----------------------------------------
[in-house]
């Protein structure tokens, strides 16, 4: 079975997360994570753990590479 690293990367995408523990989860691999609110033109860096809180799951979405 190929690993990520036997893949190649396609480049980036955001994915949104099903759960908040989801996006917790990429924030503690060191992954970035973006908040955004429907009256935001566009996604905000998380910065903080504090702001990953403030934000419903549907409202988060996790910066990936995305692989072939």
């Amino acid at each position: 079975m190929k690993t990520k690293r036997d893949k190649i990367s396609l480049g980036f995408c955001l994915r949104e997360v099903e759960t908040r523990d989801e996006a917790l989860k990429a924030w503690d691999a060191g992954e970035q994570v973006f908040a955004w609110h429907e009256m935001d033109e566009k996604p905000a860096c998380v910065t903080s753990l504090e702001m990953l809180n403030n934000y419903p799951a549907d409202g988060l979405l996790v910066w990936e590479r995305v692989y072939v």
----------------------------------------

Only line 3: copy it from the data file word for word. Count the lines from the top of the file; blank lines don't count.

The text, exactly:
């Amino acid at each position: 079975m190929k690993t990520k690293r036997d893949k190649i990367s396609l480049g980036f995408c955001l994915r949104e997360v099903e759960t908040r523990d989801e996006a917790l989860k990429a924030w503690d691999a060191g992954e970035q994570v973006f908040a955004w609110h429907e009256m935001d033109e566009k996604p905000a860096c998380v910065t903080s753990l504090e702001m990953l809180n403030n934000y419903p799951a549907d409202g988060l979405l996790v910066w990936e590479r995305v692989y072939v």